Manufacturers’ two biggest challenges with regulatory change are: monitoring regulations and maintaining compliance across their product portfolio.

As new agreements and logistics technology e facilitate global trade, manufacturers must monitor hundreds of regulations and requirements thatvolve faster than ever. Four regulatory changes per day affect the electronics sector alone.

Each addition or change requires time-consuming, labor-intensive adaptations on product development and compliance revalidation that can delay time to market and hurt profits. Each change can potentially expose organizations, their partners, and their customers to vulnerabilities in cybersecurity, data privacy, safety, wireless, and interoperability.

Maintaining compliance for existing certified products requires a continual assessment to gauge how regulatory changes affect products. That means retesting, reinspecting, resubmitting products for regulatory certification, and deciding whether and how to update these products’ components or production processes.

Taking Action on Compliance

Manufacturers need a strong foundation in knowledge and impact assessment as the companies work within the continually evolving and expanding regulatory and product compliance environment.

An organization trying to monitor and respond to hundreds of rules on environmental safety, electromagnetic compatibility, wireless and telecommunications, cybersecurity, fire, and chemicals—each in varying markets, formats, and languages—needs vast in-house resources to keep up on its own. Further, assessing and communicating what these changes mean for their current and future products’ certification, development, and distribution can be daunting. Documentation, audits, surveillance visits, supply-chain certifications, and technical requirements are considerations far beyond the capabilities of spreadsheets.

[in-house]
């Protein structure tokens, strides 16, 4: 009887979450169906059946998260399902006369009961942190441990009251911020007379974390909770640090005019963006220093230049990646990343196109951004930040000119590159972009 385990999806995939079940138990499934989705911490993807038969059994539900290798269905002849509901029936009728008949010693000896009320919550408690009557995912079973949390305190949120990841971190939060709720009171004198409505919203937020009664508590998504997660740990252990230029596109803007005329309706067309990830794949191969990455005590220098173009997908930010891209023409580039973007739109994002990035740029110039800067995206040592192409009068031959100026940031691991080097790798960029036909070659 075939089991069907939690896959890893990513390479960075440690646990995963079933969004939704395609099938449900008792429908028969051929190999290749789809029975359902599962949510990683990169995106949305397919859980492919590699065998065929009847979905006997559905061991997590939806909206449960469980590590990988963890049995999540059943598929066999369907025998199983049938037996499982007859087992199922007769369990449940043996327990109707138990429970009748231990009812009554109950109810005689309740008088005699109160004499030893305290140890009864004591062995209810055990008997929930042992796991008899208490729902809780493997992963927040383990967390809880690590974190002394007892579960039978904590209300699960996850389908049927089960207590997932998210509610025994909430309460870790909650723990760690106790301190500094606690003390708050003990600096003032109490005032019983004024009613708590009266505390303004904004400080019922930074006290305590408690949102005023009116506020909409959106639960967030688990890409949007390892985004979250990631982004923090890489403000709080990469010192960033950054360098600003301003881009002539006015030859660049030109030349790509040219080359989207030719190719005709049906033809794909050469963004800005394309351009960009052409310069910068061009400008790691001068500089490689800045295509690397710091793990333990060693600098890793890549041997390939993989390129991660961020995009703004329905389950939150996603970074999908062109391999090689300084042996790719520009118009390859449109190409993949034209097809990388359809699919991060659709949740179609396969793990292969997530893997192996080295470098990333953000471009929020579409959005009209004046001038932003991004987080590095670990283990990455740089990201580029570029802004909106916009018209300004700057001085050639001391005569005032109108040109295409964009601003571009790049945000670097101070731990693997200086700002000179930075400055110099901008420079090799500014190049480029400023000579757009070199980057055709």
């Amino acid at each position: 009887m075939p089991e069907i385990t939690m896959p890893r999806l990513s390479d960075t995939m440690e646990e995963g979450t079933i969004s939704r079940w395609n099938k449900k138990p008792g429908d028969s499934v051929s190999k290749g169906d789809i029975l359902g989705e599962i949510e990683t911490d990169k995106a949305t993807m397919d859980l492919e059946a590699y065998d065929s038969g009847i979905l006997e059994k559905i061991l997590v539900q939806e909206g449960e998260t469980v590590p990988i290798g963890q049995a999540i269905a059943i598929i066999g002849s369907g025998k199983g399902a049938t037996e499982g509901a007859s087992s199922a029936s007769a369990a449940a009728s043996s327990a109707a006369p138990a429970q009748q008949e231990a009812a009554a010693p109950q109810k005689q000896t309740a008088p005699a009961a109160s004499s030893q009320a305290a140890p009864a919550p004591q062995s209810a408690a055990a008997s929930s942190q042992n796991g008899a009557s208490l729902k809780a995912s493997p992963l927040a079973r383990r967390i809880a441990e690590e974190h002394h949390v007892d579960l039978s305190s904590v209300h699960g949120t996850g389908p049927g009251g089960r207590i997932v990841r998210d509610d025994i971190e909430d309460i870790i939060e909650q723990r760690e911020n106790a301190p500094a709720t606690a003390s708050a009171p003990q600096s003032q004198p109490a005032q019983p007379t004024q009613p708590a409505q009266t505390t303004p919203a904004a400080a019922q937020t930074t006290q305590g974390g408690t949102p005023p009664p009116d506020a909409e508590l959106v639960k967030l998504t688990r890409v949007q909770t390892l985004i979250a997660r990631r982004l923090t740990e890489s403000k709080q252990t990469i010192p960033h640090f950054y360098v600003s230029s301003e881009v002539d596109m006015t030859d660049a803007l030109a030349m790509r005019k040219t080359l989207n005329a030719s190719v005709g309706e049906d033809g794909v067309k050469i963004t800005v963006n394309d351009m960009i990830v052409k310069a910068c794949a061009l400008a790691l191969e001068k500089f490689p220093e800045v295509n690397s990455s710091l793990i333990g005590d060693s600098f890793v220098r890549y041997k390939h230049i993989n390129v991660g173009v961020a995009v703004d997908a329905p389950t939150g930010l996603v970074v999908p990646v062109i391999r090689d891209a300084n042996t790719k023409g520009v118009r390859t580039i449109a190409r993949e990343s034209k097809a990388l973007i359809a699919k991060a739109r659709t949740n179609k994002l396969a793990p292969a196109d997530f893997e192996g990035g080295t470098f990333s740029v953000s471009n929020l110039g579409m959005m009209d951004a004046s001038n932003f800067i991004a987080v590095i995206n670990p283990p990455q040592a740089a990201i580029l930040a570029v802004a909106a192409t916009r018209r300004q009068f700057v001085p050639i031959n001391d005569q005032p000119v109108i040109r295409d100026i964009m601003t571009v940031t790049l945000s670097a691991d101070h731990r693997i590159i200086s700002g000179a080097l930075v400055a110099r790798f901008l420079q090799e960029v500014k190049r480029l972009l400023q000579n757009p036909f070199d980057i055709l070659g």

Partnering with regulatory experts using specialized technology can help manufacturers focus on the big picture of business strategy that drives customer satisfaction, sector leadership, and revenue growth.

To stay ahead of regulatory regulation, manufacturers should work with global experts to support their global compliance management requirements. A partner such as UL can offer a fully integrated platform for managing end-to-end compliance needs that can help businesses focus on strategy and growth. The benefits of this relationship include:

  • Monitoring and alerting manufacturers to regulatory changes and certification expirations
  • Connecting manufacturers’ certifications with a network of global experts
  • Assistance with gap and impact assessments on the products
  • Development of a tactical plan to keep products in compliance and help introduce existing/new products into new markets
  • Lowering manufacturers’ operating costs and noncompliance risks

The right expert can help facilitate manufacturers’ resource planning, product introduction and maintenance, and certification and monitoring testing—streamlining all regulatory requirements in an end-to-end service.

Just as technology and sustainability aren’t slowing down, neither is regulatory change. But partnering with an expert that brings specialized technology is critical for manufacturers to stay ahead of compliance issues, grow, and lead.

Learn more how UL can help your organization stay ahead of global regulations, improve speed to market, and better manage compliance across your portfolio.

Christian Salvans is a senior director of global market access at UL.